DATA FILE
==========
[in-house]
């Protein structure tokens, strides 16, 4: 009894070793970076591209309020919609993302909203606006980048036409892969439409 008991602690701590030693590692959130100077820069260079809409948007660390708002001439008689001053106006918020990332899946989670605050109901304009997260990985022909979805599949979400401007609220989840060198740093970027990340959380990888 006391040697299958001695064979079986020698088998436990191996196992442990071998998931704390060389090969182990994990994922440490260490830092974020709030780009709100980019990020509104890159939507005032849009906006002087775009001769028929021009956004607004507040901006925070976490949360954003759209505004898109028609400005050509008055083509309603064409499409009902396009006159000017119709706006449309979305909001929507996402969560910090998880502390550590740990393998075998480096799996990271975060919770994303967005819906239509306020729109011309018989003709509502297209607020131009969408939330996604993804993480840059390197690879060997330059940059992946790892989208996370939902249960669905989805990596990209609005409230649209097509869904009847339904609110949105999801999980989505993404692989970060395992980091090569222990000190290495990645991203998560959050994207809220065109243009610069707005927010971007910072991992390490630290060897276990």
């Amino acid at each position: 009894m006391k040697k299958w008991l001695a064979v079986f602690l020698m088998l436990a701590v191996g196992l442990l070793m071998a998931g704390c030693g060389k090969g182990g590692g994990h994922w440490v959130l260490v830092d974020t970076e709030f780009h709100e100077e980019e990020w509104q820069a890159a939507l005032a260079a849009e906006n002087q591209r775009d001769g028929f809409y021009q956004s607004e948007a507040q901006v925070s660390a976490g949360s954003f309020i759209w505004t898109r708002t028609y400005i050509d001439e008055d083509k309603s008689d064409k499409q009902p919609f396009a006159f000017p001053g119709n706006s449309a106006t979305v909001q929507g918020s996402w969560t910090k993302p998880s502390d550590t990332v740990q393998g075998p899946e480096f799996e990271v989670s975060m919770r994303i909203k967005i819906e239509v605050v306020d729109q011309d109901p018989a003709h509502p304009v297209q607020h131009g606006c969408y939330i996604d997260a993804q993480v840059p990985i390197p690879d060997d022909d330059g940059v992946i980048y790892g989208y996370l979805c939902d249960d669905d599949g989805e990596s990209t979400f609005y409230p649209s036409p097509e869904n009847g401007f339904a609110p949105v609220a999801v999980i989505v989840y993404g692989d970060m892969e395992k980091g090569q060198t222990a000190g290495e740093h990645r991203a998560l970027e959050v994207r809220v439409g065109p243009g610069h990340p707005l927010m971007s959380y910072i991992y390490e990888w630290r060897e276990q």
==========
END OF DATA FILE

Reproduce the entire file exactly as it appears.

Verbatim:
[in-house]
């Protein structure tokens, strides 16, 4: 009894070793970076591209309020919609993302909203606006980048036409892969439409 008991602690701590030693590692959130100077820069260079809409948007660390708002001439008689001053106006918020990332899946989670605050109901304009997260990985022909979805599949979400401007609220989840060198740093970027990340959380990888 006391040697299958001695064979079986020698088998436990191996196992442990071998998931704390060389090969182990994990994922440490260490830092974020709030780009709100980019990020509104890159939507005032849009906006002087775009001769028929021009956004607004507040901006925070976490949360954003759209505004898109028609400005050509008055083509309603064409499409009902396009006159000017119709706006449309979305909001929507996402969560910090998880502390550590740990393998075998480096799996990271975060919770994303967005819906239509306020729109011309018989003709509502297209607020131009969408939330996604993804993480840059390197690879060997330059940059992946790892989208996370939902249960669905989805990596990209609005409230649209097509869904009847339904609110949105999801999980989505993404692989970060395992980091090569222990000190290495990645991203998560959050994207809220065109243009610069707005927010971007910072991992390490630290060897276990």
């Amino acid at each position: 009894m006391k040697k299958w008991l001695a064979v079986f602690l020698m088998l436990a701590v191996g196992l442990l070793m071998a998931g704390c030693g060389k090969g182990g590692g994990h994922w440490v959130l260490v830092d974020t970076e709030f780009h709100e100077e980019e990020w509104q820069a890159a939507l005032a260079a849009e906006n002087q591209r775009d001769g028929f809409y021009q956004s607004e948007a507040q901006v925070s660390a976490g949360s954003f309020i759209w505004t898109r708002t028609y400005i050509d001439e008055d083509k309603s008689d064409k499409q009902p919609f396009a006159f000017p001053g119709n706006s449309a106006t979305v909001q929507g918020s996402w969560t910090k993302p998880s502390d550590t990332v740990q393998g075998p899946e480096f799996e990271v989670s975060m919770r994303i909203k967005i819906e239509v605050v306020d729109q011309d109901p018989a003709h509502p304009v297209q607020h131009g606006c969408y939330i996604d997260a993804q993480v840059p990985i390197p690879d060997d022909d330059g940059v992946i980048y790892g989208y996370l979805c939902d249960d669905d599949g989805e990596s990209t979400f609005y409230p649209s036409p097509e869904n009847g401007f339904a609110p949105v609220a999801v999980i989505v989840y993404g692989d970060m892969e395992k980091g090569q060198t222990a000190g290495e740093h990645r991203a998560l970027e959050v994207r809220v439409g065109p243009g610069h990340p707005l927010m971007s959380y910072i991992y390490e990888w630290r060897e276990q």